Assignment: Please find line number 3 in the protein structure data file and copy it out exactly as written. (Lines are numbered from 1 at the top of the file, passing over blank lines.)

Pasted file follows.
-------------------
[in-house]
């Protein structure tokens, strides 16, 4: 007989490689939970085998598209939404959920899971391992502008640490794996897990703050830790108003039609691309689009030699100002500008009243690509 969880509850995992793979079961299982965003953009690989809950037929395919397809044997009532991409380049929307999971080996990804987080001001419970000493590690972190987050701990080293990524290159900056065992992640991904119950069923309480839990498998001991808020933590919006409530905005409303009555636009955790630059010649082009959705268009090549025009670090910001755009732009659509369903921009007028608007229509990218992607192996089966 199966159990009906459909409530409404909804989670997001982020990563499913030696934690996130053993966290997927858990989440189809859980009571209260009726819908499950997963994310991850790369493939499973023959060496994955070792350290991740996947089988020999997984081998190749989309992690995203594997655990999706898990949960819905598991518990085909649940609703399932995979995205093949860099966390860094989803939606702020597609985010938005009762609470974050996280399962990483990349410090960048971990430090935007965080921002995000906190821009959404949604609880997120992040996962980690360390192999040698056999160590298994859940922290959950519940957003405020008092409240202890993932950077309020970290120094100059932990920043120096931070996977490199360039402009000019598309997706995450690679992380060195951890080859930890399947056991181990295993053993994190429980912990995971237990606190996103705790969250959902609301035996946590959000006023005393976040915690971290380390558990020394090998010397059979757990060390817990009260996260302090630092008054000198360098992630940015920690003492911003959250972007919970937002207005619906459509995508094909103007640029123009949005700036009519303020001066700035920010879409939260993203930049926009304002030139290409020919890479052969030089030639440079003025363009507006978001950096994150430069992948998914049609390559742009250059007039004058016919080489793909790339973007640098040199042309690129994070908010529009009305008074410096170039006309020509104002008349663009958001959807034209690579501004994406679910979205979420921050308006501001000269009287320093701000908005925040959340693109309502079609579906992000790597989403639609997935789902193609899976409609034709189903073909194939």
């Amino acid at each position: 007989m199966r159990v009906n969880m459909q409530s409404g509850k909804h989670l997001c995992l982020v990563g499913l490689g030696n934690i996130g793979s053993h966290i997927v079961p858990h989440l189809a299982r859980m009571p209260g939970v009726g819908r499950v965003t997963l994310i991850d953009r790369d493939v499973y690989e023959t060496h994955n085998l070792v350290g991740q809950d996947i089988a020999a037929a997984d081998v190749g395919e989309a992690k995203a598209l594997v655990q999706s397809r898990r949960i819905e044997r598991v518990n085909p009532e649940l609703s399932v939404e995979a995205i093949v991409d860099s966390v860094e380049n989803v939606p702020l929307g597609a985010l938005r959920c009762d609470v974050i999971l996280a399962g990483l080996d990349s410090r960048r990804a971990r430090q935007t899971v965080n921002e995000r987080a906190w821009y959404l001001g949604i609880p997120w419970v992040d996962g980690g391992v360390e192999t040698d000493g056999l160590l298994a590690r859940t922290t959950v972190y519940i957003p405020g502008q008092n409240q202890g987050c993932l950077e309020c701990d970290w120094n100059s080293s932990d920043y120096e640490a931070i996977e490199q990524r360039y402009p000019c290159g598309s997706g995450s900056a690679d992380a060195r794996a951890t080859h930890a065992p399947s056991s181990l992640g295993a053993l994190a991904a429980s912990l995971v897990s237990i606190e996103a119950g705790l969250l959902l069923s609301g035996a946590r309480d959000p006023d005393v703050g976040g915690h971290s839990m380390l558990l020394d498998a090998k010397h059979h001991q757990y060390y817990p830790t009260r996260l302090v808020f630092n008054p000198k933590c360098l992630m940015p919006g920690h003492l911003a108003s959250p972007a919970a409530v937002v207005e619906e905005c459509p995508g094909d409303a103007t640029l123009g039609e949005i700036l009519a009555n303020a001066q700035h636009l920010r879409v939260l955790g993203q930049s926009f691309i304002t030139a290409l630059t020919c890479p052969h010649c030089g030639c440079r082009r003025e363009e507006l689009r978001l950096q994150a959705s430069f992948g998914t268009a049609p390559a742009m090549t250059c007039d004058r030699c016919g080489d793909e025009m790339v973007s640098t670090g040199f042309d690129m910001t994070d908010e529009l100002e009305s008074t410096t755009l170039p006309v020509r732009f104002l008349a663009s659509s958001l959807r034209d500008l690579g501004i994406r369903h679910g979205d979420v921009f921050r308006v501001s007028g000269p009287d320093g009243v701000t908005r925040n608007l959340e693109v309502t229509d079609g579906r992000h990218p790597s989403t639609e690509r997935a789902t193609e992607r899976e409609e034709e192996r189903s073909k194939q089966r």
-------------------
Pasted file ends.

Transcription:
């Amino acid at each position: 007989m199966r159990v009906n969880m459909q409530s409404g509850k909804h989670l997001c995992l982020v990563g499913l490689g030696n934690i996130g793979s053993h966290i997927v079961p858990h989440l189809a299982r859980m009571p209260g939970v009726g819908r499950v965003t997963l994310i991850d953009r790369d493939v499973y690989e023959t060496h994955n085998l070792v350290g991740q809950d996947i089988a020999a037929a997984d081998v190749g395919e989309a992690k995203a598209l594997v655990q999706s397809r898990r949960i819905e044997r598991v518990n085909p009532e649940l609703s399932v939404e995979a995205i093949v991409d860099s966390v860094e380049n989803v939606p702020l929307g597609a985010l938005r959920c009762d609470v974050i999971l996280a399962g990483l080996d990349s410090r960048r990804a971990r430090q935007t899971v965080n921002e995000r987080a906190w821009y959404l001001g949604i609880p997120w419970v992040d996962g980690g391992v360390e192999t040698d000493g056999l160590l298994a590690r859940t922290t959950v972190y519940i957003p405020g502008q008092n409240q202890g987050c993932l950077e309020c701990d970290w120094n100059s080293s932990d920043y120096e640490a931070i996977e490199q990524r360039y402009p000019c290159g598309s997706g995450s900056a690679d992380a060195r794996a951890t080859h930890a065992p399947s056991s181990l992640g295993a053993l994190a991904a429980s912990l995971v897990s237990i606190e996103a119950g705790l969250l959902l069923s609301g035996a946590r309480d959000p006023d005393v703050g976040g915690h971290s839990m380390l558990l020394d498998a090998k010397h059979h001991q757990y060390y817990p830790t009260r996260l302090v808020f630092n008054p000198k933590c360098l992630m940015p919006g920690h003492l911003a108003s959250p972007a919970a409530v937002v207005e619906e905005c459509p995508g094909d409303a103007t640029l123009g039609e949005i700036l009519a009555n303020a001066q700035h636009l920010r879409v939260l955790g993203q930049s926009f691309i304002t030139a290409l630059t020919c890479p052969h010649c030089g030639c440079r082009r003025e363009e507006l689009r978001l950096q994150a959705s430069f992948g998914t268009a049609p390559a742009m090549t250059c007039d004058r030699c016919g080489d793909e025009m790339v973007s640098t670090g040199f042309d690129m910001t994070d908010e529009l100002e009305s008074t410096t755009l170039p006309v020509r732009f104002l008349a663009s659509s958001l959807r034209d500008l690579g501004i994406r369903h679910g979205d979420v921009f921050r308006v501001s007028g000269p009287d320093g009243v701000t908005r925040n608007l959340e693109v309502t229509d079609g579906r992000h990218p790597s989403t639609e690509r997935a789902t193609e992607r899976e409609e034709e192996r189903s073909k194939q089966r």